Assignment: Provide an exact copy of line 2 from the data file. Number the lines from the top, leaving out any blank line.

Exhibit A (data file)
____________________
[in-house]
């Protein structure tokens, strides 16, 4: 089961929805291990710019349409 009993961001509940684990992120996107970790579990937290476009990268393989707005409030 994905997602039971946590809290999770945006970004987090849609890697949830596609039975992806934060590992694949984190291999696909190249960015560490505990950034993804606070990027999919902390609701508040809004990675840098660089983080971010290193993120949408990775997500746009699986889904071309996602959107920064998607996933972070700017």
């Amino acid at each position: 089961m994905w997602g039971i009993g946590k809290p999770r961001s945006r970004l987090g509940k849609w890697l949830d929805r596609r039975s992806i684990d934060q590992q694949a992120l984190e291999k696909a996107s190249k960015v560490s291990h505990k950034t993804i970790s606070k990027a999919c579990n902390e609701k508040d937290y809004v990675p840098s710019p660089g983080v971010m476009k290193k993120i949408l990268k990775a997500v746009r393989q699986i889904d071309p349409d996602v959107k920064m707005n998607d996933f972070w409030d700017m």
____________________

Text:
């Protein structure tokens, strides 16, 4: 089961929805291990710019349409 009993961001509940684990992120996107970790579990937290476009990268393989707005409030 994905997602039971946590809290999770945006970004987090849609890697949830596609039975992806934060590992694949984190291999696909190249960015560490505990950034993804606070990027999919902390609701508040809004990675840098660089983080971010290193993120949408990775997500746009699986889904071309996602959107920064998607996933972070700017």